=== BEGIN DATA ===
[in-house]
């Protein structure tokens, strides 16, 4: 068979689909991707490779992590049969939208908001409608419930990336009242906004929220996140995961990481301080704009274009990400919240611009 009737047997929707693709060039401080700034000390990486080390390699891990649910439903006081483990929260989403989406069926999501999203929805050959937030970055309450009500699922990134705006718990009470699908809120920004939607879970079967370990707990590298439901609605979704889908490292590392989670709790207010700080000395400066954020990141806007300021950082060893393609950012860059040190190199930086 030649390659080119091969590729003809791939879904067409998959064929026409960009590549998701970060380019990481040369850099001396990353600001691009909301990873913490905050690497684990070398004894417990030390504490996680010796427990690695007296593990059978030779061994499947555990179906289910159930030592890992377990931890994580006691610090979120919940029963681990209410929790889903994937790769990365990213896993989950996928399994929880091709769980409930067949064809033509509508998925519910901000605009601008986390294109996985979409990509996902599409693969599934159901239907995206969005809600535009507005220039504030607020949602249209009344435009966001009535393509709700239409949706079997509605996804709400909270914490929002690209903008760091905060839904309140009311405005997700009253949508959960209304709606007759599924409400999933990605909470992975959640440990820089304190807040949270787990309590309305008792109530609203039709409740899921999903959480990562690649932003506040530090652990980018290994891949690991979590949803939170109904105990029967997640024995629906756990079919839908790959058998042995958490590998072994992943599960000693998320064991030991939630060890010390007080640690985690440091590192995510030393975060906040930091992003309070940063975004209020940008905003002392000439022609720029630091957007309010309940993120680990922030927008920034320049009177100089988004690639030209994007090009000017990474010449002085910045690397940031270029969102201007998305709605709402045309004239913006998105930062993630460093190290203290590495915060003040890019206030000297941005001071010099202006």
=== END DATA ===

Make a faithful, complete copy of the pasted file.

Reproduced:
[in-house]
């Protein structure tokens, strides 16, 4: 068979689909991707490779992590049969939208908001409608419930990336009242906004929220996140995961990481301080704009274009990400919240611009 009737047997929707693709060039401080700034000390990486080390390699891990649910439903006081483990929260989403989406069926999501999203929805050959937030970055309450009500699922990134705006718990009470699908809120920004939607879970079967370990707990590298439901609605979704889908490292590392989670709790207010700080000395400066954020990141806007300021950082060893393609950012860059040190190199930086 030649390659080119091969590729003809791939879904067409998959064929026409960009590549998701970060380019990481040369850099001396990353600001691009909301990873913490905050690497684990070398004894417990030390504490996680010796427990690695007296593990059978030779061994499947555990179906289910159930030592890992377990931890994580006691610090979120919940029963681990209410929790889903994937790769990365990213896993989950996928399994929880091709769980409930067949064809033509509508998925519910901000605009601008986390294109996985979409990509996902599409693969599934159901239907995206969005809600535009507005220039504030607020949602249209009344435009966001009535393509709700239409949706079997509605996804709400909270914490929002690209903008760091905060839904309140009311405005997700009253949508959960209304709606007759599924409400999933990605909470992975959640440990820089304190807040949270787990309590309305008792109530609203039709409740899921999903959480990562690649932003506040530090652990980018290994891949690991979590949803939170109904105990029967997640024995629906756990079919839908790959058998042995958490590998072994992943599960000693998320064991030991939630060890010390007080640690985690440091590192995510030393975060906040930091992003309070940063975004209020940008905003002392000439022609720029630091957007309010309940993120680990922030927008920034320049009177100089988004690639030209994007090009000017990474010449002085910045690397940031270029969102201007998305709605709402045309004239913006998105930062993630460093190290203290590495915060003040890019206030000297941005001071010099202006």